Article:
8. EdG. profile image60
    EdG.posted 8 years ago

    Well the country is already run by criminals, so they might as well be elected by criminals.

    But seriously no, and while we're on the subject, the intensely stupid should not have a vote either...actually scratch that, that would disqualify almost everyone in this country.

  9. breakfastpop profile image91
    breakfastpopposted 8 years ago

    To put it quite succinctly..No. When you are in prison you should forfeit your rights and privileges.

  10. Hi-Jinks profile image61
    Hi-Jinksposted 8 years ago

    Only for Chili-Max or Cheese melt. Anything else no.

  11. Christopher Floyd profile image59
    Christopher Floydposted 8 years ago

    No.
    This stupid thing demands that I make my answer longer, so hell no.

  12. H P Roychoudhury profile image49
    H P Roychoudhuryposted 8 years ago

    No body will prefer a criminal to decide the fate of a country by giving vote. But if a criminal is allowed to live in a prison instead of giving death sentence he or she must be provided with the opportunity of rectification. If his or her activity shows improvement, there should be provision for further improvement. And if he or she crosses the bar of improvement, then there should not be any bar to deprive the person from the voting right.

  13. profile image52
    Jane Taxpayerposted 7 years ago

    Firstly, and i don't know if this is the case in the states, but in Canada where I currently reside, there is a significantly high rate of people who are put in jail because they have been falsely accused. Secondly, would this include incarceration while awaiting trial? If you are truly innocent until proven guilty, than pre-trial incarcerants should be allowed to vote.

    Plus I disagree with Derrik. China has the world's most severe forms of capitol punishment, and public executions occur on a highly regular basis. If Capitol punishment were truly a deterrent, than wouldn't these executions be less frequent, rather than more frequent?

    In Canada, we do not execute anyone, and we have a significantly lower crime rate than almost any given U.S. state, including ones where capitol punishments exist. So do most European countries. We also have a lower rate of repeat offenders. Granted there are still flaws in our system, when we consider what most repeat offenders crime is, and I do believe we should crack down on them.

    In the end, I believe voting in jails should be mandatory, as it encourages people to become socially active and better model citizens upon release.

  14. klw1157 profile image85
    klw1157posted 7 years ago

    Your defintion of criminal is pretty broad. Surely an intelligent man like yourself would understand that there are different circumstances for each situation. I cannot speak about the circumstances in State Facilities because I was never there but I did serve time in Federal prison. I didn't tell on a friend and served time on a conspiracy charge. Did I break the law absolutely? Was I aware that I was doing it at the time, hardly I didn't even know that the law existed. Rest assured that there are many others in the Federal system that have stories just like mine. My personal opinion is that just as sentences are handed down based on the severity of the crime. So should the consideration of whether or not to restore rights, voting included. There are in fact some men and women who return home and reestablish themselves as productive members of society. Not everybody who goes to prison is a crack dealer.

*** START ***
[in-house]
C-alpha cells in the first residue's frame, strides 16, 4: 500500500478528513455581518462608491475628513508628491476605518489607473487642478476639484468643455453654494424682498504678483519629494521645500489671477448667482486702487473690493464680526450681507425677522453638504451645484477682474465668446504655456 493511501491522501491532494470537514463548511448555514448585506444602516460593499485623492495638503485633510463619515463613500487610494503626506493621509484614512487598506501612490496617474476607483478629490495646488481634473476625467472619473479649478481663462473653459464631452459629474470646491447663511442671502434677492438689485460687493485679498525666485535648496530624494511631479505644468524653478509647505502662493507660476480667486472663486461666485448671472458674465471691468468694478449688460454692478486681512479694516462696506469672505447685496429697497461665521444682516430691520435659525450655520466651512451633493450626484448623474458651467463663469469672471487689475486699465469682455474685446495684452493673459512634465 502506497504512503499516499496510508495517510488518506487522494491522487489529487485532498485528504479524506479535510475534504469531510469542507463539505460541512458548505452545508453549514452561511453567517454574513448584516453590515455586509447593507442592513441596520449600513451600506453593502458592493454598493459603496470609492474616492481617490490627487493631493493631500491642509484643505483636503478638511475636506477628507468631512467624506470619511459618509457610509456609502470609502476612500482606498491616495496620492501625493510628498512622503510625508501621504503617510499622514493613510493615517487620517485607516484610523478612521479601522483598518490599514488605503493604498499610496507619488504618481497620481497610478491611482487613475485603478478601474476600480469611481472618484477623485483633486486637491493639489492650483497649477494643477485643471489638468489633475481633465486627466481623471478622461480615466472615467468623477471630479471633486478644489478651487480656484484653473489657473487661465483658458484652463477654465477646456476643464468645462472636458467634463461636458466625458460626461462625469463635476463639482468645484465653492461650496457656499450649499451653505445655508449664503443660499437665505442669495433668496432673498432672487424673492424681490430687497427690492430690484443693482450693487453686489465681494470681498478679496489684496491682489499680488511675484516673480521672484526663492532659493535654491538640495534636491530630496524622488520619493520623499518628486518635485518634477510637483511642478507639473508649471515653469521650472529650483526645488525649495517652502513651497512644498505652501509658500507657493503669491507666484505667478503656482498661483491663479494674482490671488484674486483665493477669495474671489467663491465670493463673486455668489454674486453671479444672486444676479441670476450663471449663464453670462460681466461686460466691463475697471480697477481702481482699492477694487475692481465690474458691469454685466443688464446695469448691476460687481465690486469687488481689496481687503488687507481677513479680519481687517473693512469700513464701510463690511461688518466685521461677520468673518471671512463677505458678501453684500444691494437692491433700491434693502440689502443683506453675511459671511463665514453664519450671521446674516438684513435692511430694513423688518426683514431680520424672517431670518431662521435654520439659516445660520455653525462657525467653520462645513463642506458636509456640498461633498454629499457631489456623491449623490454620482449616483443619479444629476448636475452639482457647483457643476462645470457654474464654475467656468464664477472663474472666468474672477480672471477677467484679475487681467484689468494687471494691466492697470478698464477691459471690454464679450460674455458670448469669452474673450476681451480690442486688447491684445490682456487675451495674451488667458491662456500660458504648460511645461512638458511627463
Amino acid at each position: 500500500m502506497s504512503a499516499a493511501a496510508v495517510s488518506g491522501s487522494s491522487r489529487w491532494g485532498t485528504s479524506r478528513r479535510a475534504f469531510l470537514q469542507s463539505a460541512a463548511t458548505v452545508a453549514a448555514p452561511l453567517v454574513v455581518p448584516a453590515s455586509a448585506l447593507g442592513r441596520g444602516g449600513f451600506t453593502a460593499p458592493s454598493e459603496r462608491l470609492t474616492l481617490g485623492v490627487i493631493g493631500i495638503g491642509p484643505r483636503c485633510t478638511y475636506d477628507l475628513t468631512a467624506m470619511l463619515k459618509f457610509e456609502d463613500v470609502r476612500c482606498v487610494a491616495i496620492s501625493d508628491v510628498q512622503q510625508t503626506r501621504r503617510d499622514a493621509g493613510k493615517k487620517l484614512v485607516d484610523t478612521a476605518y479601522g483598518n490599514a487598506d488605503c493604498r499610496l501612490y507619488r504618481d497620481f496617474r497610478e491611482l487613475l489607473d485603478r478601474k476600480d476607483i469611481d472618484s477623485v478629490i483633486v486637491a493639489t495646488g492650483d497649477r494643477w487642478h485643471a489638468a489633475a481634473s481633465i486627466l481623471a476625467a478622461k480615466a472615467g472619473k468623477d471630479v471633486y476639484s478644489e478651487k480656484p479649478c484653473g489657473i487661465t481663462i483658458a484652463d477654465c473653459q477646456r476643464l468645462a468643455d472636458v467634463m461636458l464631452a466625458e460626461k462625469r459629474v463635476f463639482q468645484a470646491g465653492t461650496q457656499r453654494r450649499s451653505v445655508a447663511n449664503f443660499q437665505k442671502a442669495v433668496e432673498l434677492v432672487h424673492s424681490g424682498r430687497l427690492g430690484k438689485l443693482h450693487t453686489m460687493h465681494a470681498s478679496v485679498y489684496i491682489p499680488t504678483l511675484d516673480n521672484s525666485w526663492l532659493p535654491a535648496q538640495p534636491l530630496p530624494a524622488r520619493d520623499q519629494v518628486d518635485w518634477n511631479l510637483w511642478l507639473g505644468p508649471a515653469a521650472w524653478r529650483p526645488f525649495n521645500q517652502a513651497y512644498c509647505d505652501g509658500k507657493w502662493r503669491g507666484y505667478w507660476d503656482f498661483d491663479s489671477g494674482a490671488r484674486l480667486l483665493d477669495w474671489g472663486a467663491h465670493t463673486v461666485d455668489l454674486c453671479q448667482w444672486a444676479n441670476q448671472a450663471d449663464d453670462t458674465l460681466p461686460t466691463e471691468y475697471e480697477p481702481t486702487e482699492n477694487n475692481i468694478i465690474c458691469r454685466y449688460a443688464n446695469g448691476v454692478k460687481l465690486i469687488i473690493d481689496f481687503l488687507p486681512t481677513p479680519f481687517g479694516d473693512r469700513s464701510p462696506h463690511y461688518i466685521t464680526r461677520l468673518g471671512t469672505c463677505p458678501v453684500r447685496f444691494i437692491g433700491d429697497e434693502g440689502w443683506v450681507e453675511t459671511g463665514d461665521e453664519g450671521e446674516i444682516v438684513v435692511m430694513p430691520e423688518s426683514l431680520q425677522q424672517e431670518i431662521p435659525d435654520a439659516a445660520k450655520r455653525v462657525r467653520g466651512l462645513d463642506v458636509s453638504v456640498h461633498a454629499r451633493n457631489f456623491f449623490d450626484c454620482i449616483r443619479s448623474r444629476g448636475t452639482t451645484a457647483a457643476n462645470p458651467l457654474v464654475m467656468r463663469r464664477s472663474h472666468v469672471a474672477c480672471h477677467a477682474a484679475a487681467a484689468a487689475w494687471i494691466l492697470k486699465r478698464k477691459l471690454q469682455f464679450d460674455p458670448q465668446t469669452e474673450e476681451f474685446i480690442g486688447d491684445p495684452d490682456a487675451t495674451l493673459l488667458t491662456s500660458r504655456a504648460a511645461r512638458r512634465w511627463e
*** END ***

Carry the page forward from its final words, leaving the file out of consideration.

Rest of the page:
15. Jason R. Manning profile image85
    Jason R. Manningposted 7 years ago

    Very interesting responses thus far; It is interesting those on the side of criminals being allowed to vote think they have a natural right.  Lets just forget the fact that logical decision making evaded them upon committing crimes against the state, so naturally they are going to vote logically as well.
    I would give them the right to vote if they could name 5 Presidents and their Vice Presidents.  Taking it a step further, any citizen that couldn’t name 5 of the 44 presidents shouldn’t be allowed to vote…now bring on the “vote down” button you apologists!

  16. onegoodwoman profile image74
    onegoodwomanposted 7 years ago

    Yes, I think they should.......not because of any " human rights"  issues or unjust punishment propaganda, BUT, because their families, who did not commit a crime, must still live under the laws of the land, and within the society it builds.

    I can not even imagine, that the most cold blooded and heartless crimminal, does not care about his, (her) mother or his, (her) children.

  17. pavlovswriter profile image56
    pavlovswriterposted 7 years ago